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  1. #1

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    Yamaha suv leak down pressure test result

    Hi, am currently working on rebuilding the engine, did a leak down test. So many post did it different ways, I have no idea if I did it right. Some said must hold 6 psi for 10 min . some said 10 psi and ok to loose 1 psi per min.

    Ok, here is what i did. I put in 10 psi. After 10min it drop to 9.5psi and 30min later 7.5psi left. I then release the pressure. Is this test result good? Should I look for leak? Thanks


  2. #2
    urugol's Avatar
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    That's a very tight engine. No leaks there.

  3. #3

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    Thanks for the post , it is ready to go in the hull.

  4. #4
    Yamaha artisan Cutlass's Avatar
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    I agree. sounds like its nice and sealed up

  5. #5
    Birdgod led me to this and one other thread on leak testing. My local mechanic told me that I did not need to do a leak down since we just did a top end job. I took the advice of this forum and did one anyway by:

    1. Buying some shower pan liner rubber sheeting from Lowe's and tracing the outer shape of the carb base gasket and the exhaust base gasket on it. Cut them out and cut bolt holes in the rubber to completely seal off the carb/exhaust sides.
    2. Used a thin layer of blue RTV silicone on the exhaust and carb holes to make sure the rubber would have a complete seal around them.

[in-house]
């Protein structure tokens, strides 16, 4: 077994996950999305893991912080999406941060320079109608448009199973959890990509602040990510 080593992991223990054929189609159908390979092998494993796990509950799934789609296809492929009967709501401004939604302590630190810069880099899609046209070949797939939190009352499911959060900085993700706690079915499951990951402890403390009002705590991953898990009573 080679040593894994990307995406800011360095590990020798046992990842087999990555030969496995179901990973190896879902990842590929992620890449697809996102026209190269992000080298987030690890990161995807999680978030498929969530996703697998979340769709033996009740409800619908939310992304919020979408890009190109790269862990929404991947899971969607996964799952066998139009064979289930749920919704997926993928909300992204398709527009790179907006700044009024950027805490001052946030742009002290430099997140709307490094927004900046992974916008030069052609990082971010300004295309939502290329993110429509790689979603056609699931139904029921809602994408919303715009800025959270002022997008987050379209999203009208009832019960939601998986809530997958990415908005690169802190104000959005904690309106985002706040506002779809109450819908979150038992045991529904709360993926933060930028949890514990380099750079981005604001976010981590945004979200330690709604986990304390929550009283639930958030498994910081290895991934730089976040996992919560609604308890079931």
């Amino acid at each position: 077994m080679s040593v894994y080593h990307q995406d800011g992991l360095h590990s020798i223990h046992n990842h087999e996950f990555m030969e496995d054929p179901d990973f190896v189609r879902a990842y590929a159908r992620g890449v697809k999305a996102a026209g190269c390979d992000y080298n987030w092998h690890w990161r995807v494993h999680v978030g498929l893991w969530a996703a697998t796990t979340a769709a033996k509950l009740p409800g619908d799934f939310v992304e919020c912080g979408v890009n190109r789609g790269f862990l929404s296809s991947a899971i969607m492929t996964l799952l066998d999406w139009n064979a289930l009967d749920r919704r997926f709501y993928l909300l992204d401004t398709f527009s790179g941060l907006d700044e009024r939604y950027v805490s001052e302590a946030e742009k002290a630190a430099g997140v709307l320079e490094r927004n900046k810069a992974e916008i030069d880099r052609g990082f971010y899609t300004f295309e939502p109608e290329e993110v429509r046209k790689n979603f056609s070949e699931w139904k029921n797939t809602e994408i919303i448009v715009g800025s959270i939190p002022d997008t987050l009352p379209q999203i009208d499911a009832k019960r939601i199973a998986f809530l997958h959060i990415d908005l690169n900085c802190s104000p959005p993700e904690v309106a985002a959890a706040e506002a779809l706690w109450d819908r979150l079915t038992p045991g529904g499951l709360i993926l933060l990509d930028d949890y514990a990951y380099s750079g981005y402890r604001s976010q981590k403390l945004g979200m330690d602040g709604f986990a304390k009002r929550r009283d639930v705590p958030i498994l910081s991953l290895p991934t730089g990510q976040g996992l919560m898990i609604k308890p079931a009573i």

3. seated the carbs down and the exhaust base down and torqued the bolts/nuts to spec.

    It worked like a champ.

    4. put a golf T into 2 of the 3 pulse lines which were attached to the engine (not the carb) and threw a worm clamp around the golf T/pulse tube to seal that off.
    5. On the middle pulse line, I connected in the pump off of my small pancake compressor (pictured).
    6. Slowly squeezed the pump handle to insert 6 psi

    BUT.....it never quite made it there. A loud "hisssssssssssssssssssss" came from the bottom of the crank case to remind me that the devil himself resides in the bottom of 2 stroke motors

    The crack was hiding right under the motor cradle where we couldn't see it. Soooo glad you guys gave the high recommendation to do the leakdown test. My plan was to throw this brand new top end into business and I am sure that chunk of shrapnel from the blown piston would have made another appearance or the air mixture would have burned me up all together again. Unreal. Being a weekend warrior garage mechanic I always assumed that buying a ski with a blown motor would mean that a oil line had popped off and the thing burned up due to that. I never really thought about what happens to the piston chunks after the fact. Anyway, I learn...therefore I am.

    If anyone else ever reads this after doing a top end job or more...DO A Leak Down PRESSURE TEST!
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  6. #6
    Yamaha artisan Cutlass's Avatar
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    Nice find! I'll never build a 2 stroke motor again without a pressure test. Its so critical.

  7. #7
    Amen! +1

  8. #8

    Leakdown technique question

    On the 1200 Non-PV out of an SUV, the exhaust side looks like this:
    Since the exhaust manafold all boils down to this muffler outlet, can't I just leave this all in place and just block off this exit with a gasket or plate? If that is the case, then I should be able to just take the carbs off and block off that side as well with a modified plate (probably just take the base plate on the carbs and use that to lock down a chunk of rubber to block it off??? Does this seem like it should do the job anyone?Click image for larger version. 

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  9. #9

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    Yes, you can just block off where the red arrow point to. and the carb side that work too. well at least that is how i did mind.

  10. #10
    Yamaha artisan Cutlass's Avatar
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    Thats what I did




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